Eastern Wake News

This week in history: June 21

A cowboy takes his chance on the bareback competition, the first contest held at the annual Pilot Lions Club Rodeo. Hundreds of people came to the Pilot venue to see professional rodeo contestants showcase their talents in the Mid-Atlantic Championship.
A cowboy takes his chance on the bareback competition, the first contest held at the annual Pilot Lions Club Rodeo. Hundreds of people came to the Pilot venue to see professional rodeo contestants showcase their talents in the Mid-Atlantic Championship. NEWS & OBSERVER 2005 FILE PHOTO

This week in history we look back 10, 25 and 50 years to see what was happening in eastern Wake County. Children of all ages were the topic of this week.

In 2005, dozens of children from Belarus came to East Wake where people from local churches and a nonprofit helped them out. In 1990, a reporter investigated the relationship between parents and children working together on East Wake High School’s sports teams. And in 1965, the newspaper reported on a 6-year-old’s birthday party.


Ten years ago, a nonprofit and local churches in East Wake joined together to help out some Belarussion children over the summer.

Her eyes welling with tears, Titsiana Shanchenka gazed through the lenses of her new glasses Friday afternoon, smiled briefly and quickly snatched them off.

The 12-year-old could, in fact, see better. But she feared what the children at her orphanage in Belarus would think. If she wasn't picked on for wearing them, she'd be lucky if they weren't stolen.

Titsiana is one of 76 Belarussian children who will spend six weeks this summer in eastern Wake as part of the American Belarussian Relief Organization. Belarus, a former Soviet state bordered by Poland and Russia, is still plagued by the radiation damage from the April 26, 1986, Chernobyl nuclear power plant accident.

About a fourth of the country was contaminated in the spill that, according to the International Atomic Energy Agency, was 400 times more potent than the atom bomb dropped on Hiroshima. Its effects continue to plague the country's children; exposure to radiation has led to, among others, birth defects, thyroid cancer, heart disease and leukemia.

The six weeks the Belarussians spend in America is the equivalent to adding nine months to one year to their lives, said Joe Strong, ABRO co-director. It is "basically a chance for the children's immune system to clean out, they can eat clean food, and it gets them out of the contaminated zone of Belarus."

While here, the children are sponsored by local churches and live with American families. They will receive free medical and dental care, eye examinations and much more, including new clothes and sightseeing across North Carolina and beyond.

ABRO, a nonprofit organization, has groups in Wake County and other states. This year, 617 children from Belarus will live with American families in 15 states, a news release said.

So far, Dr. Jeffrey Stroud, an optometrist at Triangle East Eye Care Associates, has examined about 24 Belarussians – 22 kids and two chaperons. Most could see OK, but several had to have corrective lenses, he said.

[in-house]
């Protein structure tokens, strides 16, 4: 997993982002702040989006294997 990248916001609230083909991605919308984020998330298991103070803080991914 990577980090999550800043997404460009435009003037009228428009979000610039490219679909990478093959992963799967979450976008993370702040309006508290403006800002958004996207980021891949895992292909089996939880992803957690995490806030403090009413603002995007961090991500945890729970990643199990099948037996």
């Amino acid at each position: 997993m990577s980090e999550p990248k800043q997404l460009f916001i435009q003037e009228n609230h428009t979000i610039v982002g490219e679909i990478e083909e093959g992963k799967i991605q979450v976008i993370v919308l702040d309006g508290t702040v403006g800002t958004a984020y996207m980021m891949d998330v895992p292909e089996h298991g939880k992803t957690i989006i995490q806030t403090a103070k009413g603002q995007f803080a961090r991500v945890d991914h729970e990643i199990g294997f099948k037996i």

"One girl had an eye that was a little crossed, and just putting those glasses on straightened it out. She just had this nice big smile. That's where it becomes worth it."


Continuing off of last week’s story about East Wake’s athletic familial ties, The Zebulon Record continued their series 25 years ago. This time, they focused on parent-child relationships.

“Leave the game on the field” where it belongs. The old sports adage sounds easy enough until applied to the two parent/player tandems at East Wake High School.

In their cases, the battles – whether won or lost – followed them home like a stray dog.

And instead of shooing it away with sternness, the Sassers and the Brayboys invited the memories of competition inside their homes like distant cousins in for a weekend visit.

David Sasser, a senior quarterback/pole vaulter/golfer, said he thinks such hospitality is advantageous for both parent-coach and son-player.

David contended extra skull sessions at the supper table rather than the sideline helped him establish a mental rapport with his coach and father, Johnny Sasser.

“We’d talk a lot,” David insisted. “It got to the point that he could call a formation and I could sense what he wanted. I know how he thinks.”


Back in the day, that is, 50 years ago, it was all about the “who’s who” in the news, even if it was just a 6-year-old’s birthday party. And yet, right below the piece in the same section was one brief line that read: “South Viet Nam has a half million men under arms.”

Last Sunday Jeanne Strickland celebrated her sixth birthday with a party given by her parents, Mr. and Mrs. Larry Strickland. The social was at the Strickland residence.

A pink and blue color scheme was used, along with lanterns, tassels and balloons. Party hats were given to each guest.

The refreshment table was covered with a birthday cloth and centered with a cake iced in red and green, topped with ballerinas. Refreshments were ice cream, cookies, potato chips and bubble gum.

Guests were Dwayne Alford, Linda Jo Stickland, Gale Thompson, Suzanne Parrish, Jo Ann and Kathy Medlin, Donna Strickland, Daryl Hopkins, Nancy Ferrell, Gina Pulley, Jeana Wilson, Christy Williams, Denise Driver, Susan and Michael Bunn, Emma Katherine Strickland, Annette Debnam, Rita and Jo Ann Massey, Jenny Creech, Ned Daniels, Robbie Price and Paula and Jerry Wayne Jones.

The cake was decorated by Lynn Alford, Pansy Strickland and Billie Jean Johnson.